Spiral staircases provide a unique look for a living space, but are generally not suitable for the workplace. The lack of a uniform depth for the spiral stairs presents a hazard for employees going up or down the stairs, particularly while carrying bulky items. The Occupational Safety and Health Administration sets standards for walking and working surfaces in the workplace that limit the use of spiral stairways.

General Industry Standards

OSHA's general industry standards, which apply to most workplaces, cover the safe design and construction of fixed stairways. These are stairs necessary for employees to use on a routine basis to access different levels in the workplace. OSHA standards state that spiral stairways are not allowed in the workplace except for special limited usage; however the standards does not specify what constitutes a "special limited usage." The standards also allow spiral stairways as a secondary access, if it is impractical to construct a conventional stairway.

Stairway Standards

If a workplace includes spiral stairways under one of OSHA's exceptions, they must comply with OSHA's general stairway standards. These standards specify that stair strength shall be at least five times the anticipated usual load; the angle of stairway rise shall be between 30 and 50 degrees; stair treads shall be reasonably slip resistant; stairway platforms shall be at least the width of the stairs and 30 inches in length; railing and handrails shall be included; and the minimum vertical clearance of any stair tread shall be at least seven feet. A special standard applicable to spiral stairways requires that handrails shall be offset enough to prevent walking on the part of each step that is less than six inches wide.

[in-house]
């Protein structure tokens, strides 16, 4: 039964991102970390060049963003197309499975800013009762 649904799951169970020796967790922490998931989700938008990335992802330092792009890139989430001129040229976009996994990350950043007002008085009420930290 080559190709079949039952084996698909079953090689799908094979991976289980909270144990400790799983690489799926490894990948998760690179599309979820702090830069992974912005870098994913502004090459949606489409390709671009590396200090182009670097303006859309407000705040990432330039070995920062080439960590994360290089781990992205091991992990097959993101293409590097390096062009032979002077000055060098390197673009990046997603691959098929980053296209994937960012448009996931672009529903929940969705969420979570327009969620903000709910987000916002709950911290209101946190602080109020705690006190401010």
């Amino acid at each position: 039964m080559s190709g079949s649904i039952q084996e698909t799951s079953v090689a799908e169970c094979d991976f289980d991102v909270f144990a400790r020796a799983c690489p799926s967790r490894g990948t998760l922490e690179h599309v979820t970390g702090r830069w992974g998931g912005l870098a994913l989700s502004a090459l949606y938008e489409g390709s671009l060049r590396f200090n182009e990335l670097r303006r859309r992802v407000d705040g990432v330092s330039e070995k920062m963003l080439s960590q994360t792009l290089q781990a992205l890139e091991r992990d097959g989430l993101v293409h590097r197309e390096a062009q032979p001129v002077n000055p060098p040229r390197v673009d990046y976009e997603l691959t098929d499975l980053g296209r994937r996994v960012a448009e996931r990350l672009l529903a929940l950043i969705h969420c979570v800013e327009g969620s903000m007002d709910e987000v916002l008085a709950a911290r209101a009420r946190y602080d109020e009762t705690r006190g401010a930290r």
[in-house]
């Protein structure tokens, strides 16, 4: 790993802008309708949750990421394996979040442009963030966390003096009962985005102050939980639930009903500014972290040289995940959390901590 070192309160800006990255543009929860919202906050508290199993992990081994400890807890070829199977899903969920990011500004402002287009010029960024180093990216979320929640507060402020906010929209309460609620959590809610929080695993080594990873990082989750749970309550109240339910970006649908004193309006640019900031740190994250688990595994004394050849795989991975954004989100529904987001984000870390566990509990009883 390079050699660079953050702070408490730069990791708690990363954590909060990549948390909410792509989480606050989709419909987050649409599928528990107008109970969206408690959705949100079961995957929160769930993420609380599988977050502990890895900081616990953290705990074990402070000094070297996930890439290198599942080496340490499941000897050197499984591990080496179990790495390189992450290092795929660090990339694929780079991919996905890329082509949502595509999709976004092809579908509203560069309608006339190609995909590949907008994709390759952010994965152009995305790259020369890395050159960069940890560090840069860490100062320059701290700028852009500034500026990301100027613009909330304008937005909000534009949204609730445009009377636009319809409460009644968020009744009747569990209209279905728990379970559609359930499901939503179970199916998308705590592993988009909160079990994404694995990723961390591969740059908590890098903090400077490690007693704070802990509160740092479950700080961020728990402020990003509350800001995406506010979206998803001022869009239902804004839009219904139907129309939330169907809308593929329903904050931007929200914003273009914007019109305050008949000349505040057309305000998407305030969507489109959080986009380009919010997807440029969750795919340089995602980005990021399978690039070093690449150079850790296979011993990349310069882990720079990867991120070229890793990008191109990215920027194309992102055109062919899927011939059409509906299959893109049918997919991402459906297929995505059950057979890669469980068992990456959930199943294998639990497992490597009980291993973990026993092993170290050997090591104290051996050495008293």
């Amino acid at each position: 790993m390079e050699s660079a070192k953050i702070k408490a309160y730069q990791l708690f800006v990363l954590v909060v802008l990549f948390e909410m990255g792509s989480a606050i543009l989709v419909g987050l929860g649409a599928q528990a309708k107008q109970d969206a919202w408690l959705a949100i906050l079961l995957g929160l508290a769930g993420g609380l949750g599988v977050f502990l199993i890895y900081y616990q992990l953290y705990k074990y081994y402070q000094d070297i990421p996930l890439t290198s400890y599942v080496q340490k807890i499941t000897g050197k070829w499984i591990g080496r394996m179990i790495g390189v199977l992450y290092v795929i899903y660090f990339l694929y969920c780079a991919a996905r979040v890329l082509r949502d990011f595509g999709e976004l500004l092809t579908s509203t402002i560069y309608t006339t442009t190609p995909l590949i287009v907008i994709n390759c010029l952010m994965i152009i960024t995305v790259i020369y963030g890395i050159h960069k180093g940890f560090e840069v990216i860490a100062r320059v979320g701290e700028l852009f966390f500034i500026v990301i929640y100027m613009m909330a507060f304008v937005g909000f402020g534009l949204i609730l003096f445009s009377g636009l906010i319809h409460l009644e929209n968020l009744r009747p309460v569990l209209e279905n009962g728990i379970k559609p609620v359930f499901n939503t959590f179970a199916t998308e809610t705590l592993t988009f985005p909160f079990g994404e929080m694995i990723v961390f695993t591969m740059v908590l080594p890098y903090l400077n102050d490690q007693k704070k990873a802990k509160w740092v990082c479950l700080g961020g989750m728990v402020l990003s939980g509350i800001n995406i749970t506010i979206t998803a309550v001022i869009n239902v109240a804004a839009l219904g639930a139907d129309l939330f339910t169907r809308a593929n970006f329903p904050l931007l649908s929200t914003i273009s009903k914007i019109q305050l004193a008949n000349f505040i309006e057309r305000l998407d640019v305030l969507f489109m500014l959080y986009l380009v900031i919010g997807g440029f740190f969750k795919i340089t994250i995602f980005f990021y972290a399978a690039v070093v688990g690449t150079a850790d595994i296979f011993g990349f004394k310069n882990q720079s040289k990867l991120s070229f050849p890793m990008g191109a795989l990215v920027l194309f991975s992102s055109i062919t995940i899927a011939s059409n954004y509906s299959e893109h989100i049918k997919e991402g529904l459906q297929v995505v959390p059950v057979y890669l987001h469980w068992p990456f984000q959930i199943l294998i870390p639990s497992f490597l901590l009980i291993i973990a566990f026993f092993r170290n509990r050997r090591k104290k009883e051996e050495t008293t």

Construction Standards

In addition to the general stairway standards, OSHA set stairway standards specifically for the construction industry. These standards prohibit, without exception, the use of any spiral stairway by construction employees that will not be made a permanent part of the structure under construction. If the spiral stairway is being made permanent, OSHA general standards for stairways should be followed, except if the stairway is being constructed as a part of a private residence. OSHA stairway standards do not apply to private residences.

Maritime Standards

OSHA sets standards specifically for marine terminal facilities such as wharves, docks and other berthing locations. These standards include requirements for spiral stairways at such facilities, both for normal employee use and for limited access areas. Among the requirements is the minimum stair width. Spiral stairways for normal employee use must have a stair width of at least eleven inches as measured from the center of the stair to the edge. For limited access use, the stair width can be as small as nine inches. Railings are required and the vertical clearance must be at least six feet and six inches from the top step.